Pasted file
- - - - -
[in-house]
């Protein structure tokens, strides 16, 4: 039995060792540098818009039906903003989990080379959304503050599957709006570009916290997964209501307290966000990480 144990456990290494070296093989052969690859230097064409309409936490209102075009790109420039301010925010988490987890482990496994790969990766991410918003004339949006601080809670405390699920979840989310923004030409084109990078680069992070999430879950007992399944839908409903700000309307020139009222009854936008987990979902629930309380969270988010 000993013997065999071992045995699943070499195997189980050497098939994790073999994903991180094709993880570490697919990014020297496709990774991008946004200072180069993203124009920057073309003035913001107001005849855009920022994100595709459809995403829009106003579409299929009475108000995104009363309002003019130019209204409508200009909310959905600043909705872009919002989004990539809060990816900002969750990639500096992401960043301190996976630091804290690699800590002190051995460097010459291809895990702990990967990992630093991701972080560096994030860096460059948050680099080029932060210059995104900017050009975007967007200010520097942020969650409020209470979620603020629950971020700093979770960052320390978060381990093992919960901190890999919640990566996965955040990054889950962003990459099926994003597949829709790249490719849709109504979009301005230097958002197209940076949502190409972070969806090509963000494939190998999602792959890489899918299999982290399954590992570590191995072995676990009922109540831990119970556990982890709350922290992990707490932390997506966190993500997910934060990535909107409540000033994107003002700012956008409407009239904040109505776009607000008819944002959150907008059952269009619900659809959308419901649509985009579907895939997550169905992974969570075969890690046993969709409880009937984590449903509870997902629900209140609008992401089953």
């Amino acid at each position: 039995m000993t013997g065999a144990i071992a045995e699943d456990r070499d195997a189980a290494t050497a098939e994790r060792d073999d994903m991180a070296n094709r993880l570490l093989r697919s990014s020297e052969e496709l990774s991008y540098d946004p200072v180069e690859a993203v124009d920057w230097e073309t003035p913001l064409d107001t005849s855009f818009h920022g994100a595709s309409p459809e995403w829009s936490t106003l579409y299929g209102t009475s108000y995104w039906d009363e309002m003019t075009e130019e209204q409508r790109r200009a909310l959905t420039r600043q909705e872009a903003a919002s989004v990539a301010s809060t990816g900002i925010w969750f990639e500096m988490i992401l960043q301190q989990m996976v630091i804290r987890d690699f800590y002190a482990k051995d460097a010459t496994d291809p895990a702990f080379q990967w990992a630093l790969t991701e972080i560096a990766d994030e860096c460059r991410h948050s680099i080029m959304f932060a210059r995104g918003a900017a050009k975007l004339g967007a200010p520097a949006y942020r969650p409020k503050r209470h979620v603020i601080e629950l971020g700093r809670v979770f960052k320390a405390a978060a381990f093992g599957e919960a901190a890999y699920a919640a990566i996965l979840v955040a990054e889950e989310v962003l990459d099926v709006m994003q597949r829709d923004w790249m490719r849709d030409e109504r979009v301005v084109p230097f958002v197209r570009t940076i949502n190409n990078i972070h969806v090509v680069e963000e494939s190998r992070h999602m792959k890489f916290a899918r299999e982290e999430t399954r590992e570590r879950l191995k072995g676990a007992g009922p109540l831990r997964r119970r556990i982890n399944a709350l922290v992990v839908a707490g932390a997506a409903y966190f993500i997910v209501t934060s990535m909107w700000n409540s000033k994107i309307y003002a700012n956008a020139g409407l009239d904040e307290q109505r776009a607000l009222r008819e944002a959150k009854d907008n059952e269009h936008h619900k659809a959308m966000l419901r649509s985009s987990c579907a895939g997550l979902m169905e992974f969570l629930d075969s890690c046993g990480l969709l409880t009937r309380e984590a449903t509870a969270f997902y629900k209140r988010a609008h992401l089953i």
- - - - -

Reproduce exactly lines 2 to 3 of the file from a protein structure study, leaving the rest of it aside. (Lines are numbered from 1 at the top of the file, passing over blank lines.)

């Protein structure tokens, strides 16, 4: 039995060792540098818009039906903003989990080379959304503050599957709006570009916290997964209501307290966000990480 144990456990290494070296093989052969690859230097064409309409936490209102075009790109420039301010925010988490987890482990496994790969990766991410918003004339949006601080809670405390699920979840989310923004030409084109990078680069992070999430879950007992399944839908409903700000309307020139009222009854936008987990979902629930309380969270988010 000993013997065999071992045995699943070499195997189980050497098939994790073999994903991180094709993880570490697919990014020297496709990774991008946004200072180069993203124009920057073309003035913001107001005849855009920022994100595709459809995403829009106003579409299929009475108000995104009363309002003019130019209204409508200009909310959905600043909705872009919002989004990539809060990816900002969750990639500096992401960043301190996976630091804290690699800590002190051995460097010459291809895990702990990967990992630093991701972080560096994030860096460059948050680099080029932060210059995104900017050009975007967007200010520097942020969650409020209470979620603020629950971020700093979770960052320390978060381990093992919960901190890999919640990566996965955040990054889950962003990459099926994003597949829709790249490719849709109504979009301005230097958002197209940076949502190409972070969806090509963000494939190998999602792959890489899918299999982290399954590992570590191995072995676990009922109540831990119970556990982890709350922290992990707490932390997506966190993500997910934060990535909107409540000033994107003002700012956008409407009239904040109505776009607000008819944002959150907008059952269009619900659809959308419901649509985009579907895939997550169905992974969570075969890690046993969709409880009937984590449903509870997902629900209140609008992401089953």
């Amino acid at each position: 039995m000993t013997g065999a144990i071992a045995e699943d456990r070499d195997a189980a290494t050497a098939e994790r060792d073999d994903m991180a070296n094709r993880l570490l093989r697919s990014s020297e052969e496709l990774s991008y540098d946004p200072v180069e690859a993203v124009d920057w230097e073309t003035p913001l064409d107001t005849s855009f818009h920022g994100a595709s309409p459809e995403w829009s936490t106003l579409y299929g209102t009475s108000y995104w039906d009363e309002m003019t075009e130019e209204q409508r790109r200009a909310l959905t420039r600043q909705e872009a903003a919002s989004v990539a301010s809060t990816g900002i925010w969750f990639e500096m988490i992401l960043q301190q989990m996976v630091i804290r987890d690699f800590y002190a482990k051995d460097a010459t496994d291809p895990a702990f080379q990967w990992a630093l790969t991701e972080i560096a990766d994030e860096c460059r991410h948050s680099i080029m959304f932060a210059r995104g918003a900017a050009k975007l004339g967007a200010p520097a949006y942020r969650p409020k503050r209470h979620v603020i601080e629950l971020g700093r809670v979770f960052k320390a405390a978060a381990f093992g599957e919960a901190a890999y699920a919640a990566i996965l979840v955040a990054e889950e989310v962003l990459d099926v709006m994003q597949r829709d923004w790249m490719r849709d030409e109504r979009v301005v084109p230097f958002v197209r570009t940076i949502n190409n990078i972070h969806v090509v680069e963000e494939s190998r992070h999602m792959k890489f916290a899918r299999e982290e999430t399954r590992e570590r879950l191995k072995g676990a007992g009922p109540l831990r997964r119970r556990i982890n399944a709350l922290v992990v839908a707490g932390a997506a409903y966190f993500i997910v209501t934060s990535m909107w700000n409540s000033k994107i309307y003002a700012n956008a020139g409407l009239d904040e307290q109505r776009a607000l009222r008819e944002a959150k009854d907008n059952e269009h936008h619900k659809a959308m966000l419901r649509s985009s987990c579907a895939g997550l979902m169905e992974f969570l629930d075969s890690c046993g990480l969709l409880t009937r309380e984590a449903t509870a969270f997902y629900k209140r988010a609008h992401l089953i």